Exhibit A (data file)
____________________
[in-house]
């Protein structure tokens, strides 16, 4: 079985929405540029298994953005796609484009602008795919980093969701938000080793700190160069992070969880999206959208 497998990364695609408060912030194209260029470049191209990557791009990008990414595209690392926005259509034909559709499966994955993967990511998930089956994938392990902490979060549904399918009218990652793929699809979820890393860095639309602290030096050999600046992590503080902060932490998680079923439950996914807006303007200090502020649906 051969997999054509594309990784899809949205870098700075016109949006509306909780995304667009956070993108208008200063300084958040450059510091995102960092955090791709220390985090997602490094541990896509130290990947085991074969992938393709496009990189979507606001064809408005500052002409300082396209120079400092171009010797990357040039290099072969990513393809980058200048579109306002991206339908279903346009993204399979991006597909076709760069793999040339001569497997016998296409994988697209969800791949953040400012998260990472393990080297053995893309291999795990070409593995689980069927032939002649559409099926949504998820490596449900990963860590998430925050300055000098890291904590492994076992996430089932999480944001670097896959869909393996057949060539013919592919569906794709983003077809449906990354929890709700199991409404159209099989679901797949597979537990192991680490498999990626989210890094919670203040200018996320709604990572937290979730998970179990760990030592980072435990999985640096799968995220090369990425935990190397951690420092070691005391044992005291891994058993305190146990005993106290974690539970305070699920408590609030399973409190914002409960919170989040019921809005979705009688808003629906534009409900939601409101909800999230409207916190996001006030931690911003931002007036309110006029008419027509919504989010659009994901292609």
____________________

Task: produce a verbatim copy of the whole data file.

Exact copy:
[in-house]
């Protein structure tokens, strides 16, 4: 079985929405540029298994953005796609484009602008795919980093969701938000080793700190160069992070969880999206959208 497998990364695609408060912030194209260029470049191209990557791009990008990414595209690392926005259509034909559709499966994955993967990511998930089956994938392990902490979060549904399918009218990652793929699809979820890393860095639309602290030096050999600046992590503080902060932490998680079923439950996914807006303007200090502020649906 051969997999054509594309990784899809949205870098700075016109949006509306909780995304667009956070993108208008200063300084958040450059510091995102960092955090791709220390985090997602490094541990896509130290990947085991074969992938393709496009990189979507606001064809408005500052002409300082396209120079400092171009010797990357040039290099072969990513393809980058200048579109306002991206339908279903346009993204399979991006597909076709760069793999040339001569497997016998296409994988697209969800791949953040400012998260990472393990080297053995893309291999795990070409593995689980069927032939002649559409099926949504998820490596449900990963860590998430925050300055000098890291904590492994076992996430089932999480944001670097896959869909393996057949060539013919592919569906794709983003077809449906990354929890709700199991409404159209099989679901797949597979537990192991680490498999990626989210890094919670203040200018996320709604990572937290979730998970179990760990030592980072435990999985640096799968995220090369990425935990190397951690420092070691005391044992005291891994058993305190146990005993106290974690539970305070699920408590609030399973409190914002409960919170989040019921809005979705009688808003629906534009409900939601409101909800999230409207916190996001006030931690911003931002007036309110006029008419027509919504989010659009994901292609």